Using the 20kwh per tank we can start completing our design. With the generator only system we would get about 6.7 kw hours per tank. On a good sunny day, the cheap electrolyser would come close to refilling the tank. As long as you are not an energy hog, that is not bad. Remember, most cooling is required when you have the most sun. So the solar panels can take up a good deal of the air conditioning slack. With the hybrid system, the 2kwh fuel cell would deliver nearly 12 kwh per tank because of its higher efficiency. Depending on use, the air conditioning dedicated generator drop the kwh per tank towards the 6.7 number. With the more expensive larger fuel cell, you would stay near the 12 kw number. This makes a big difference in the number of tanks needed for storage. With the bigger fuel cell, three or four tanks should be plenty. Six for the hybrid system. These configurations would give you about two low to nearly no solar energy days of backup. Since the generator really doesn't care if it has hydrogen, propane or regular gasoline, the hybrid and stand alone generator system (both can charge the battery back while running) gives you a plenty of backup.

Cheating up to 4500 PSI is an option with the right tank system. That would increase the storage per tank to 31 kwh or very nearly one kilogram per tank. Remember each tank is 12 cubic feet of volume. The higher pressure would increase leakage and decrease the life of the unlined tanks. So the cheating up should only be for a short term occupied mode with the 2900 psi the normal unoccupied storage mode. I will have to double check, but the leakage at 4500 PSI is the squared ratio of the pressure change. So there would be 55% more leakage at the higher pressure. Nominal leakage at 2900 psi is only about 0.05% per day, livable. At the higher pressure, the pump should be the weak leakage link which may require solenoid operated isolation valves to protect the pump when not running. While 55% more of a small number doesn't sound like much, damaging the expensive pump would not be a nice thing.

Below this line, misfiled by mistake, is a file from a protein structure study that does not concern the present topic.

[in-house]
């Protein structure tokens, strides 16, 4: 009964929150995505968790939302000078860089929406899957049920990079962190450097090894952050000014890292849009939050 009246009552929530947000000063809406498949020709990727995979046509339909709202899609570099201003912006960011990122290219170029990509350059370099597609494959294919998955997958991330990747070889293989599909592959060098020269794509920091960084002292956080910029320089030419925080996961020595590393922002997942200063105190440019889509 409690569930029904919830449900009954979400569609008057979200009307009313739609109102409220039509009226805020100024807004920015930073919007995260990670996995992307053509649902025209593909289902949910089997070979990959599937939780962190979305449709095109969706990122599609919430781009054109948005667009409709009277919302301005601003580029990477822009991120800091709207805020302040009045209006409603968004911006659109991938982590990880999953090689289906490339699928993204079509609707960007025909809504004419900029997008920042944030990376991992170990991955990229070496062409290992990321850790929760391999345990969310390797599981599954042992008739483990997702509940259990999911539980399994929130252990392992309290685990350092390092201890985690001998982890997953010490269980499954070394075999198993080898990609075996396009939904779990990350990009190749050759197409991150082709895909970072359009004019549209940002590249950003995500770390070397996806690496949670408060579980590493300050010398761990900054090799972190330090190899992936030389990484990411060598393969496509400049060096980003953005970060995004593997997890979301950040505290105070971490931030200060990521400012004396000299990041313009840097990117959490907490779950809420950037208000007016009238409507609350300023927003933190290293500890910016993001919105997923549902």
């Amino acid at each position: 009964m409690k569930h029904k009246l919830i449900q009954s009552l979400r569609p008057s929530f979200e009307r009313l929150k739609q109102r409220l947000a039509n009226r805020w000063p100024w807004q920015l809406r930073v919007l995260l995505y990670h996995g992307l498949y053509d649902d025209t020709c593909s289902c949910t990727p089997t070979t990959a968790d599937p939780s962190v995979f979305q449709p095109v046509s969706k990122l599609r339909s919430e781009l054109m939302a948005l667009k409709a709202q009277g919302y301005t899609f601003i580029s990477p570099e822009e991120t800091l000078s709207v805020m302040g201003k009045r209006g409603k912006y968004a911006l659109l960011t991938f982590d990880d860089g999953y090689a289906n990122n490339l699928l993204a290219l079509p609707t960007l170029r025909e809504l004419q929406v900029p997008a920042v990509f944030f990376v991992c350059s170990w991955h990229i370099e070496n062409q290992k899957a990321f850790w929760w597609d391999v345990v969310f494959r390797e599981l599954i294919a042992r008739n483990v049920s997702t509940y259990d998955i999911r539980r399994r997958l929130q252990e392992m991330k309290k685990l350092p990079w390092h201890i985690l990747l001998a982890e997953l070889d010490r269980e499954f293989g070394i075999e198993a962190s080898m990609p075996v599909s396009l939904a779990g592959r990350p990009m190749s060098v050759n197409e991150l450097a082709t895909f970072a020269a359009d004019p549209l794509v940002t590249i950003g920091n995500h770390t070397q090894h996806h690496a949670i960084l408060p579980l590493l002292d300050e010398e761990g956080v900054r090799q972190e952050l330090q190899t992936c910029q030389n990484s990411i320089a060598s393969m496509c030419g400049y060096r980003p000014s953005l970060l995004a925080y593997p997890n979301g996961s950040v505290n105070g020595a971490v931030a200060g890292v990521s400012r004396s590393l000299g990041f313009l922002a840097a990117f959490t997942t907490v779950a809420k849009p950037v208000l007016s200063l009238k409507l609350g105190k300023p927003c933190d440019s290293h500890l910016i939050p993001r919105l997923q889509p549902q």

While I am a big fan of hydrogen only, for the island off grid house, I would go with the hybrid system with either gas or propane as a backup energy source. That being the case, a 4 to 6 kw solar array is all that is required. That will provide enough energy for the electrolyser and battery charging with basic high solar conditions covering most of the needed daily electric, refrigerator and lighting. With expected higher air conditioning use, a larger 8 to 10 kw array should be considered. Nanosolar has the lowest cost per Watt at $1 USD, unfortunately, they are not for sale to the general public yet. Most panels currently available are close to $2 USD per Watt. That would tend to bring the budget mined down to 3 kw for the minimum array size. At 3 kw you can still generate hydrogen (2.5 kw per kilogram) and maintain battery charging if you are careful.

If you have been following my fantasy hydrogen designs, you may notice a few changes. One is the the 200 bar home electrolyser for $2300 USD. The only one using water as a source is kaput. Also the Honda Phill, which was a compressed natural gas system, which could compress and store hydrogen in a pinch, is also kaput. As mentioned earlier, the Honda home fill system is a natural gas reformer, not suited to the the off grid Island Design. This is making me take a new look at Dangerous Laboratories. Making hydrogen from water is a piece of cake. Separating the hydrogen from the oxygen produced is the trick. There are several low pressure PEM electrolyser designs, but you real don't need a PEM to make hydrogen. The second change is storage. Without the less expensive home electrolysers that can produce the higher 3000 to 5000 PSI, that increases storage space yet again. There are some tricks there I am researching. It seems that only Ballard Power is sticking to their game plan and staying solvent financially with their materials handling angle.

For the hydrogen compressor, I am pretty sure a metallic diaphragm two stage compressor will fill the bill. The solid metallic diaphragm is a natural protection for the pump in case of high pressure leakage. Being oil free, the diaphragm design is also likely to have a longer life. I just have to locate one that is small enough for a home application that doesn't have the medical gas compressor cost. That will bring everything back to being viable again. I'll be back to this when I find out.